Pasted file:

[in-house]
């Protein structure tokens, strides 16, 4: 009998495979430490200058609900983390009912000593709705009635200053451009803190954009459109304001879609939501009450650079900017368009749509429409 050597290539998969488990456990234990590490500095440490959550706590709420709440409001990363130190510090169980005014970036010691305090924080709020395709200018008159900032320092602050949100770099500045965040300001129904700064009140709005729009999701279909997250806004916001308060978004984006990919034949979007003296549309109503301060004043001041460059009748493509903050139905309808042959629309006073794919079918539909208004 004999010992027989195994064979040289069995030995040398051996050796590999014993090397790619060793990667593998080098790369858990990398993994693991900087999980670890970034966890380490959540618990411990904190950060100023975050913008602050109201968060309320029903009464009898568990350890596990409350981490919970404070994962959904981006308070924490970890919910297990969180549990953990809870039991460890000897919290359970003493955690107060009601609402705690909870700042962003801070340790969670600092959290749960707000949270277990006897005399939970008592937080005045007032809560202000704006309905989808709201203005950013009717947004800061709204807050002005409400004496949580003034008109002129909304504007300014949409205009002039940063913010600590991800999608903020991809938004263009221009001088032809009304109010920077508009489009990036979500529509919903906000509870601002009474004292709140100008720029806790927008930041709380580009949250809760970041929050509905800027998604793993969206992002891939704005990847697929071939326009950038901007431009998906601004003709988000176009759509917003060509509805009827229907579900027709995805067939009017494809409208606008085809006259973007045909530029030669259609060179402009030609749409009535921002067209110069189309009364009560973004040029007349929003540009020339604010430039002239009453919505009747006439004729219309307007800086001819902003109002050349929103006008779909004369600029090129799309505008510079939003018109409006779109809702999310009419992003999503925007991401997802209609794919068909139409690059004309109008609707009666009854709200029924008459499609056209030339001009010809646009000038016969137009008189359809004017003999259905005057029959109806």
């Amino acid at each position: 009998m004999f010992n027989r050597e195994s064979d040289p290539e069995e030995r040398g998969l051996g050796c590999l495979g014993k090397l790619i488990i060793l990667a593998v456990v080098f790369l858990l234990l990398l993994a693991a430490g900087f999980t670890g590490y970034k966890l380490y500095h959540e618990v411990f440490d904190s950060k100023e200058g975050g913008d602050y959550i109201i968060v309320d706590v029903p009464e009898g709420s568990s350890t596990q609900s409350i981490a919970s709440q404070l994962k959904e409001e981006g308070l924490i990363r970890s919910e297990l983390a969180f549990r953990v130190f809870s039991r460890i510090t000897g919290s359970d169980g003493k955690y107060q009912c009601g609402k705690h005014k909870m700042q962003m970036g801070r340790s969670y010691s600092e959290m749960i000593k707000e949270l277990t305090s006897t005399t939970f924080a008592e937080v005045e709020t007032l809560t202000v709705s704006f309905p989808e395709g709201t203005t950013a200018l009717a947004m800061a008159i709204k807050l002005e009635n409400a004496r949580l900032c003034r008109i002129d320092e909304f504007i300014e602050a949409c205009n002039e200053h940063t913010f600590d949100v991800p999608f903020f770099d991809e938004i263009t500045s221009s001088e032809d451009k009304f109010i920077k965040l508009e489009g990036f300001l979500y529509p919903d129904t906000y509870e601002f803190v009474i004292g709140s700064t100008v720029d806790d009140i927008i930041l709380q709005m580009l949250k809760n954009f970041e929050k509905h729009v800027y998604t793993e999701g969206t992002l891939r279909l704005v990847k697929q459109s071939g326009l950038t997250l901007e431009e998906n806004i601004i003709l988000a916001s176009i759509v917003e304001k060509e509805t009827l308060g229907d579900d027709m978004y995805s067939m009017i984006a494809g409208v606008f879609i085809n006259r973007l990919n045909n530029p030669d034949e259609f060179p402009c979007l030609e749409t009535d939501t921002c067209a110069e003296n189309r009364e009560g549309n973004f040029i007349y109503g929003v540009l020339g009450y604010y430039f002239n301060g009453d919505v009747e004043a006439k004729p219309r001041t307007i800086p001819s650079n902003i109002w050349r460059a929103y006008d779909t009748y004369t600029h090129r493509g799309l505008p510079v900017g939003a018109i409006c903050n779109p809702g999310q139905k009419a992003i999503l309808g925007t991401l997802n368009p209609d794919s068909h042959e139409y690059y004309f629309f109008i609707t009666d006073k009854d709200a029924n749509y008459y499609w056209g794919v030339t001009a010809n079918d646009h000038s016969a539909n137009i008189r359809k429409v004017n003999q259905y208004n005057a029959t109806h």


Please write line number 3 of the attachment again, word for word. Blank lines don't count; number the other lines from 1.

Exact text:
């Amino acid at each position: 009998m004999f010992n027989r050597e195994s064979d040289p290539e069995e030995r040398g998969l051996g050796c590999l495979g014993k090397l790619i488990i060793l990667a593998v456990v080098f790369l858990l234990l990398l993994a693991a430490g900087f999980t670890g590490y970034k966890l380490y500095h959540e618990v411990f440490d904190s950060k100023e200058g975050g913008d602050y959550i109201i968060v309320d706590v029903p009464e009898g709420s568990s350890t596990q609900s409350i981490a919970s709440q404070l994962k959904e409001e981006g308070l924490i990363r970890s919910e297990l983390a969180f549990r953990v130190f809870s039991r460890i510090t000897g919290s359970d169980g003493k955690y107060q009912c009601g609402k705690h005014k909870m700042q962003m970036g801070r340790s969670y010691s600092e959290m749960i000593k707000e949270l277990t305090s006897t005399t939970f924080a008592e937080v005045e709020t007032l809560t202000v709705s704006f309905p989808e395709g709201t203005t950013a200018l009717a947004m800061a008159i709204k807050l002005e009635n409400a004496r949580l900032c003034r008109i002129d320092e909304f504007i300014e602050a949409c205009n002039e200053h940063t913010f600590d949100v991800p999608f903020f770099d991809e938004i263009t500045s221009s001088e032809d451009k009304f109010i920077k965040l508009e489009g990036f300001l979500y529509p919903d129904t906000y509870e601002f803190v009474i004292g709140s700064t100008v720029d806790d009140i927008i930041l709380q709005m580009l949250k809760n954009f970041e929050k509905h729009v800027y998604t793993e999701g969206t992002l891939r279909l704005v990847k697929q459109s071939g326009l950038t997250l901007e431009e998906n806004i601004i003709l988000a916001s176009i759509v917003e304001k060509e509805t009827l308060g229907d579900d027709m978004y995805s067939m009017i984006a494809g409208v606008f879609i085809n006259r973007l990919n045909n530029p030669d034949e259609f060179p402009c979007l030609e749409t009535d939501t921002c067209a110069e003296n189309r009364e009560g549309n973004f040029i007349y109503g929003v540009l020339g009450y604010y430039f002239n301060g009453d919505v009747e004043a006439k004729p219309r001041t307007i800086p001819s650079n902003i109002w050349r460059a929103y006008d779909t009748y004369t600029h090129r493509g799309l505008p510079v900017g939003a018109i409006c903050n779109p809702g999310q139905k009419a992003i999503l309808g925007t991401l997802n368009p209609d794919s068909h042959e139409y690059y004309f629309f109008i609707t009666d006073k009854d709200a029924n749509y008459y499609w056209g794919v030339t001009a010809n079918d646009h000038s016969a539909n137009i008189r359809k429409v004017n003999q259905y208004n005057a029959t109806h």